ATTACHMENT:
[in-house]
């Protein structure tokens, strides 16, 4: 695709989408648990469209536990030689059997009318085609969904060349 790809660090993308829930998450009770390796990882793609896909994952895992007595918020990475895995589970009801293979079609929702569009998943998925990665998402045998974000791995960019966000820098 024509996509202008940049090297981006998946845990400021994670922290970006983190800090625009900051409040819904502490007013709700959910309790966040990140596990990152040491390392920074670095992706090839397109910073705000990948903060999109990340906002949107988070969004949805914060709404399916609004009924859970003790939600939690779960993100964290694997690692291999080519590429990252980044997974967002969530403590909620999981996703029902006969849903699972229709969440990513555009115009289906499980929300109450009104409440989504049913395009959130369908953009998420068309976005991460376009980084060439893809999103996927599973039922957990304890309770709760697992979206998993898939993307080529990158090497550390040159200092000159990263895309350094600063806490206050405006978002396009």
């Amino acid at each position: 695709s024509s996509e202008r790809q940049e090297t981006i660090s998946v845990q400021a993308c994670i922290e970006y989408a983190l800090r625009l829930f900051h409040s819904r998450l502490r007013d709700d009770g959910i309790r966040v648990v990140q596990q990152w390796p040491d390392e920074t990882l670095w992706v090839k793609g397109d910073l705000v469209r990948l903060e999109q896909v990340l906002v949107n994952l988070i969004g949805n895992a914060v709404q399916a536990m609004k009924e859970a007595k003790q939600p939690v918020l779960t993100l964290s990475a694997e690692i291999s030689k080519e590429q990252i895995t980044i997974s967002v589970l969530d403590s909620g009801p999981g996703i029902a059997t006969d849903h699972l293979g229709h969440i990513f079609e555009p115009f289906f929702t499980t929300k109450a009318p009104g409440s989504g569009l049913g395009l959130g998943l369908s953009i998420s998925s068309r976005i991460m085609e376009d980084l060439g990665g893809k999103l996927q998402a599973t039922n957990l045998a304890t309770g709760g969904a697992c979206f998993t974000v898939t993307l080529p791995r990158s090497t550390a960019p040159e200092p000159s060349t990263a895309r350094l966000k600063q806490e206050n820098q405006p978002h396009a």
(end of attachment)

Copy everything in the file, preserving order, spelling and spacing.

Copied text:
[in-house]
């Protein structure tokens, strides 16, 4: 695709989408648990469209536990030689059997009318085609969904060349 790809660090993308829930998450009770390796990882793609896909994952895992007595918020990475895995589970009801293979079609929702569009998943998925990665998402045998974000791995960019966000820098 024509996509202008940049090297981006998946845990400021994670922290970006983190800090625009900051409040819904502490007013709700959910309790966040990140596990990152040491390392920074670095992706090839397109910073705000990948903060999109990340906002949107988070969004949805914060709404399916609004009924859970003790939600939690779960993100964290694997690692291999080519590429990252980044997974967002969530403590909620999981996703029902006969849903699972229709969440990513555009115009289906499980929300109450009104409440989504049913395009959130369908953009998420068309976005991460376009980084060439893809999103996927599973039922957990304890309770709760697992979206998993898939993307080529990158090497550390040159200092000159990263895309350094600063806490206050405006978002396009």
């Amino acid at each position: 695709s024509s996509e202008r790809q940049e090297t981006i660090s998946v845990q400021a993308c994670i922290e970006y989408a983190l800090r625009l829930f900051h409040s819904r998450l502490r007013d709700d009770g959910i309790r966040v648990v990140q596990q990152w390796p040491d390392e920074t990882l670095w992706v090839k793609g397109d910073l705000v469209r990948l903060e999109q896909v990340l906002v949107n994952l988070i969004g949805n895992a914060v709404q399916a536990m609004k009924e859970a007595k003790q939600p939690v918020l779960t993100l964290s990475a694997e690692i291999s030689k080519e590429q990252i895995t980044i997974s967002v589970l969530d403590s909620g009801p999981g996703i029902a059997t006969d849903h699972l293979g229709h969440i990513f079609e555009p115009f289906f929702t499980t929300k109450a009318p009104g409440s989504g569009l049913g395009l959130g998943l369908s953009i998420s998925s068309r976005i991460m085609e376009d980084l060439g990665g893809k999103l996927q998402a599973t039922n957990l045998a304890t309770g709760g969904a697992c979206f998993t974000v898939t993307l080529p791995r990158s090497t550390a960019p040159e200092p000159s060349t990263a895309r350094l966000k600063q806490e206050n820098q405006p978002h396009a």